Matt Kuchar on Wednesday described his dealings with caddie David Ortiz, who has accused the PGA Tour veteran of lowballing him on his fee after he helped Kuchar win the Mayakoba Golf Classic in November, a victory that earned Kuchar $1.26 million.

“I think people know me well enough to know I wasn’t trying to get away with anything, that is not how I operate,” Kuchar said in a chat with’s Michael Bamberger, adding he was “disappointed” and “sad” about how the story has played out.

After some reflection — and a host of bad press and negativity on social media — Kuchar changed course, announcing in a statement Friday that he intends to pay Ortiz “the full total that he has requested,” which was $50,000. He also pledged to donate “to the many philanthropic causes working to positively impact the communities of Playa del Carmen and Cancún.”

Ortiz, a caddie at the Mexican club where the tournament was played, was filling in for Kuchar’s usual caddie, who did not make the trip. He claimed to have agreed to $3,000 for the tournament, plus an unspecified cut of Kuchar’s winnings. But after the event, Ortiz said Kuchar handed him an envelope filled with $5,000 in cash, well below the 10 percent cut caddies usually make with a winning golfer.

Kuchar gave Bamberger his recollection of the agreement: He would pay Ortiz $1,000 if he missed the cut, $2,000 if he made the cut, $3,000 for a top 20 finish and $4,000 for a top 10.

“The extra $1,000 was, ‘Thank you — it was a great week,’ " Kuchar told Bamberger. “Those were the terms. He was in agreement with those terms. That’s where I struggle. I don’t know what happened. Someone must have said, ‘You need much more.’ ”

Ortiz has said that as a local, temporary caddie he did not expect to be paid the full 10 percent of Kuchar’s winnings. After repeated attempts to contact Kuchar, someone in the golfer’s camp offered to pay Ortiz $15,000, bringing his total to $20,000 for the weekend. He declined the payment.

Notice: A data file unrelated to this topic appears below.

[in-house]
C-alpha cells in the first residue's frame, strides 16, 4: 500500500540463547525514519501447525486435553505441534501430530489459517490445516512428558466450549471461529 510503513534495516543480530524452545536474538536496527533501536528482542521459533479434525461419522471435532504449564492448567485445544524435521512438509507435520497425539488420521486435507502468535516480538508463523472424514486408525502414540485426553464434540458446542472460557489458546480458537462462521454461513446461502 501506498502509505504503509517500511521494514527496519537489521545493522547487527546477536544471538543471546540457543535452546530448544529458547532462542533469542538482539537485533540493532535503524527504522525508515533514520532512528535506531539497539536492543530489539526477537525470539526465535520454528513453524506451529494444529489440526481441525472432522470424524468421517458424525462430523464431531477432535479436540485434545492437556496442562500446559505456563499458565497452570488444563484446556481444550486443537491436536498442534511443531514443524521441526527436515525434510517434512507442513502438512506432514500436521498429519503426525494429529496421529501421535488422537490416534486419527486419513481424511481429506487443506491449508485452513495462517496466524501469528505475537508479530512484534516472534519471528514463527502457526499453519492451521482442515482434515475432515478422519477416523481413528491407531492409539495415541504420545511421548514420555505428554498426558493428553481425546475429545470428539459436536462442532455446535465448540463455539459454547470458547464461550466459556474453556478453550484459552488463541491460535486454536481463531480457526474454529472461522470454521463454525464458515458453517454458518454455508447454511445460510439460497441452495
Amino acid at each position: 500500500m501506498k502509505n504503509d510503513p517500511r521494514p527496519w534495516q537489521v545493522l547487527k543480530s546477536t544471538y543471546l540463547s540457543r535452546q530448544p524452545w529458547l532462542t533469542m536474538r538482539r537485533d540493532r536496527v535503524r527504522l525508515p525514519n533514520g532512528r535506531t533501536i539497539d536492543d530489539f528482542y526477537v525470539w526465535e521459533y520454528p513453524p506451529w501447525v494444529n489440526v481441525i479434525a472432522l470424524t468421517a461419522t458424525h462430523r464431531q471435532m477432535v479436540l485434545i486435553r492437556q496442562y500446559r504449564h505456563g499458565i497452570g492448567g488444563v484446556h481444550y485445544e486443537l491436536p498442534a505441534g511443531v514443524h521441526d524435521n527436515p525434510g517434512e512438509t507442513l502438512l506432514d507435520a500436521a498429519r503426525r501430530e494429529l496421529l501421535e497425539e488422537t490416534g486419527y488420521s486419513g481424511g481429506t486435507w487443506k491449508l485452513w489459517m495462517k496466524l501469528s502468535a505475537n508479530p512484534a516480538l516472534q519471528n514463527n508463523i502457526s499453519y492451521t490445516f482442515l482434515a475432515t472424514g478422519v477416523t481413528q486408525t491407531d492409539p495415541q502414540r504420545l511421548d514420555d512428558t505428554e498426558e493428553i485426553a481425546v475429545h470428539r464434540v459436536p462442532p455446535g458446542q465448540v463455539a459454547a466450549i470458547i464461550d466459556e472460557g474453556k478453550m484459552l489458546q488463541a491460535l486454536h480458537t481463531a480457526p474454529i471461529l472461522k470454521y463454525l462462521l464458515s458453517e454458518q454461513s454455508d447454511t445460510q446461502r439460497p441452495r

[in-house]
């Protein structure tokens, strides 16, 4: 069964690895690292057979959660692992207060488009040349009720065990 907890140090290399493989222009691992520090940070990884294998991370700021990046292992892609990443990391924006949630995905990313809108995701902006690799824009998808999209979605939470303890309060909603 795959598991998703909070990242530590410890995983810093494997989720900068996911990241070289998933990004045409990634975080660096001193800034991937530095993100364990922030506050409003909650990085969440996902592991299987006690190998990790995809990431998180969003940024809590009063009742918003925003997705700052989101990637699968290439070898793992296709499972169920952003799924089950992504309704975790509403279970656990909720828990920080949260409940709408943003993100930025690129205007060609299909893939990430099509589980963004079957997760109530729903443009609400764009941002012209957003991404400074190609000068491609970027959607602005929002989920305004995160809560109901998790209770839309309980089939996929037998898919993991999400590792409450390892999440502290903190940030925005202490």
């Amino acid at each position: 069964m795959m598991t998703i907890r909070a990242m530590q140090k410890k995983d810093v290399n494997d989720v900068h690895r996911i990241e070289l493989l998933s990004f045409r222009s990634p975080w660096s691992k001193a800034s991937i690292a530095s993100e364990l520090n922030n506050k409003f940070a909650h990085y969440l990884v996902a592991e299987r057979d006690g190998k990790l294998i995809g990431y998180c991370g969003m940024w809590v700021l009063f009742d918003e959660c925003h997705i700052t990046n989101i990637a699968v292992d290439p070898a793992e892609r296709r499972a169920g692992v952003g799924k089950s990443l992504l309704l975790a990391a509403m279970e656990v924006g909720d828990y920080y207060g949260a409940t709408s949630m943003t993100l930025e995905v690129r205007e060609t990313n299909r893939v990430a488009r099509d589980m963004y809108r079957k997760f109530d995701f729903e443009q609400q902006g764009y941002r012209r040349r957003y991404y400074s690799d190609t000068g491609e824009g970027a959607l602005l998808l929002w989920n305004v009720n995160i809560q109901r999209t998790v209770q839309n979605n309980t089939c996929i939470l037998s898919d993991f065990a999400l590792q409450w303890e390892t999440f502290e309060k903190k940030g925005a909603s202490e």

Kuchar told Bamberger on Wednesday that Mark Steinberg, his agent, offered the extra payment in an attempt at damage control but that the money would have come out of Kuchar’s pocket.

On his busiest days caddying at El Camaleon Golf Club in Playa del Carmen, Mexico, where the tournament took place, Ortiz said he makes around $200.

“For a guy who makes $200 a day, a $5,000 week is a really big week,” Kuchar said.

Kuchar’s full statement can be found below:

“This week, I made comments that were out of touch and insensitive, making a bad situation worse. They made it seem like I was marginalizing David Ortiz and his financial situation, which was not my intention. I read them again and cringed. That is not who I am and not what I want to represent. My entire Tour career, I have tried to show respect and positivity. In this situation, I have not lived up to those values or to the expectations I’ve set for myself. I let myself, my family, my partners and those close to me down, but I also let David down. I plan to call David tonight, something that is long overdue, to apologize for the situation he has been put in, and I have made sure he has received the full total that he has requested.

I never wanted to bring any negativity to the Mayakoba Golf Classic. I feel it is my duty to represent the tournament well, so I am making a donation back to the event, to be distributed to the many philanthropic causes working to positively impact the communities of Playa del Carmen and Cancún.

For my fans, as well as fans of the game, I want to apologize to you for not representing the values instilled in this incredible sport. Golf is a game where we call penalties on ourselves. I should have done that long ago and not let this situation escalate.”

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